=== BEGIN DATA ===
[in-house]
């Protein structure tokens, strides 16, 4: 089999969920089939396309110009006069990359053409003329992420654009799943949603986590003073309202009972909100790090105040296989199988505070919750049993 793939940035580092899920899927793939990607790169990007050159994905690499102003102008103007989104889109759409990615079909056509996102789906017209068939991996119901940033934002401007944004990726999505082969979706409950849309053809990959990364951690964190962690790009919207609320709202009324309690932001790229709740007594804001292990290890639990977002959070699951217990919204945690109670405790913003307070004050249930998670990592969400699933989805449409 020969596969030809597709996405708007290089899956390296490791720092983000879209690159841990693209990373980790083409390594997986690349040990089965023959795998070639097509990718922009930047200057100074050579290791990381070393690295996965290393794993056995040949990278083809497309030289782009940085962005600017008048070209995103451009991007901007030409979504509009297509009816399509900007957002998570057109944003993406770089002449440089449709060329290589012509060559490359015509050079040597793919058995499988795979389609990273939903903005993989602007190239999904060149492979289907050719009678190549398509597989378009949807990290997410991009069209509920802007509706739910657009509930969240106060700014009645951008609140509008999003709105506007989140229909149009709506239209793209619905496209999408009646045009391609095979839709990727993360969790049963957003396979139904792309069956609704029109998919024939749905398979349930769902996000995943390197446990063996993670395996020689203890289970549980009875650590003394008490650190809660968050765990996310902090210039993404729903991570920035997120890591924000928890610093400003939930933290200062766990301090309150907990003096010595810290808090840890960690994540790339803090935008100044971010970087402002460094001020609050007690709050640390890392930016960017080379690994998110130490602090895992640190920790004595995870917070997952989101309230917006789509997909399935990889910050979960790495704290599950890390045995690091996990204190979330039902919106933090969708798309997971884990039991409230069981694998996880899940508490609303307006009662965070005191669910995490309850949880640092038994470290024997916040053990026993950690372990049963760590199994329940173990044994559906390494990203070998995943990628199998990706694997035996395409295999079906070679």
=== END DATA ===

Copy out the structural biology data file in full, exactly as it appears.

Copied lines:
[in-house]
């Protein structure tokens, strides 16, 4: 089999969920089939396309110009006069990359053409003329992420654009799943949603986590003073309202009972909100790090105040296989199988505070919750049993 793939940035580092899920899927793939990607790169990007050159994905690499102003102008103007989104889109759409990615079909056509996102789906017209068939991996119901940033934002401007944004990726999505082969979706409950849309053809990959990364951690964190962690790009919207609320709202009324309690932001790229709740007594804001292990290890639990977002959070699951217990919204945690109670405790913003307070004050249930998670990592969400699933989805449409 020969596969030809597709996405708007290089899956390296490791720092983000879209690159841990693209990373980790083409390594997986690349040990089965023959795998070639097509990718922009930047200057100074050579290791990381070393690295996965290393794993056995040949990278083809497309030289782009940085962005600017008048070209995103451009991007901007030409979504509009297509009816399509900007957002998570057109944003993406770089002449440089449709060329290589012509060559490359015509050079040597793919058995499988795979389609990273939903903005993989602007190239999904060149492979289907050719009678190549398509597989378009949807990290997410991009069209509920802007509706739910657009509930969240106060700014009645951008609140509008999003709105506007989140229909149009709506239209793209619905496209999408009646045009391609095979839709990727993360969790049963957003396979139904792309069956609704029109998919024939749905398979349930769902996000995943390197446990063996993670395996020689203890289970549980009875650590003394008490650190809660968050765990996310902090210039993404729903991570920035997120890591924000928890610093400003939930933290200062766990301090309150907990003096010595810290808090840890960690994540790339803090935008100044971010970087402002460094001020609050007690709050640390890392930016960017080379690994998110130490602090895992640190920790004595995870917070997952989101309230917006789509997909399935990889910050979960790495704290599950890390045995690091996990204190979330039902919106933090969708798309997971884990039991409230069981694998996880899940508490609303307006009662965070005191669910995490309850949880640092038994470290024997916040053990026993950690372990049963760590199994329940173990044994559906390494990203070998995943990628199998990706694997035996395409295999079906070679």